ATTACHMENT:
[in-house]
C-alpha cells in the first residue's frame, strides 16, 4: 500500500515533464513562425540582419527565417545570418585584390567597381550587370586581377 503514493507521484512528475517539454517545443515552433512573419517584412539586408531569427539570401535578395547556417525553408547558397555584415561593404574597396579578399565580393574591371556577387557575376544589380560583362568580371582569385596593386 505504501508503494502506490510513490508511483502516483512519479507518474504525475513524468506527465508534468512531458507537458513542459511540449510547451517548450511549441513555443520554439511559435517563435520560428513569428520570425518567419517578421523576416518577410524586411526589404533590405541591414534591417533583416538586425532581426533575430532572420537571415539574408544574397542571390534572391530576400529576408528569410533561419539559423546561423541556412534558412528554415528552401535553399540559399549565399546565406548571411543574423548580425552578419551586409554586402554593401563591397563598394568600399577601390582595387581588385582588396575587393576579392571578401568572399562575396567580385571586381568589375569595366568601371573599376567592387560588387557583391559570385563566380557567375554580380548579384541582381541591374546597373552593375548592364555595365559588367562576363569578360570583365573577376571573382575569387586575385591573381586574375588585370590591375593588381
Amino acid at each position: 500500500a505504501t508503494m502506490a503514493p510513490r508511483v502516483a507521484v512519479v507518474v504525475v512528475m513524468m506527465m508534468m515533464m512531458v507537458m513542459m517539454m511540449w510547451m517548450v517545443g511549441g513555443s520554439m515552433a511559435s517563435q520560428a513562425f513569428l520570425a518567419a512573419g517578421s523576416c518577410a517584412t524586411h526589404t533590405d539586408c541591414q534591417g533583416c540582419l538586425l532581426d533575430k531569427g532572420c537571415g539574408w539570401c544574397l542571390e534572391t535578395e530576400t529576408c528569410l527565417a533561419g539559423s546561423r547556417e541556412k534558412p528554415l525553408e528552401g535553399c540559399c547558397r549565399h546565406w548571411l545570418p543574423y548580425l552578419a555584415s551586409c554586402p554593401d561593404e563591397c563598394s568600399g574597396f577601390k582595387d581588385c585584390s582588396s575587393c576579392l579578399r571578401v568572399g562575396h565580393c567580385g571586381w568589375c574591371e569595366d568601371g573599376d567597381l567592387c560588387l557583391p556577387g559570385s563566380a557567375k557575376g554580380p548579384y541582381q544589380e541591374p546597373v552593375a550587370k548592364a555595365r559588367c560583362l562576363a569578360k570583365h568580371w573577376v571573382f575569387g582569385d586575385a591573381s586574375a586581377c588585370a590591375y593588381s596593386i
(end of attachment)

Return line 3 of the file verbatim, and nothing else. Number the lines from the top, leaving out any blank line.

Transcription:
Amino acid at each position: 500500500a505504501t508503494m502506490a503514493p510513490r508511483v502516483a507521484v512519479v507518474v504525475v512528475m513524468m506527465m508534468m515533464m512531458v507537458m513542459m517539454m511540449w510547451m517548450v517545443g511549441g513555443s520554439m515552433a511559435s517563435q520560428a513562425f513569428l520570425a518567419a512573419g517578421s523576416c518577410a517584412t524586411h526589404t533590405d539586408c541591414q534591417g533583416c540582419l538586425l532581426d533575430k531569427g532572420c537571415g539574408w539570401c544574397l542571390e534572391t535578395e530576400t529576408c528569410l527565417a533561419g539559423s546561423r547556417e541556412k534558412p528554415l525553408e528552401g535553399c540559399c547558397r549565399h546565406w548571411l545570418p543574423y548580425l552578419a555584415s551586409c554586402p554593401d561593404e563591397c563598394s568600399g574597396f577601390k582595387d581588385c585584390s582588396s575587393c576579392l579578399r571578401v568572399g562575396h565580393c567580385g571586381w568589375c574591371e569595366d568601371g573599376d567597381l567592387c560588387l557583391p556577387g559570385s563566380a557567375k557575376g554580380p548579384y541582381q544589380e541591374p546597373v552593375a550587370k548592364a555595365r559588367c560583362l562576363a569578360k570583365h568580371w573577376v571573382f575569387g582569385d586575385a591573381s586574375a586581377c588585370a590591375y593588381s596593386i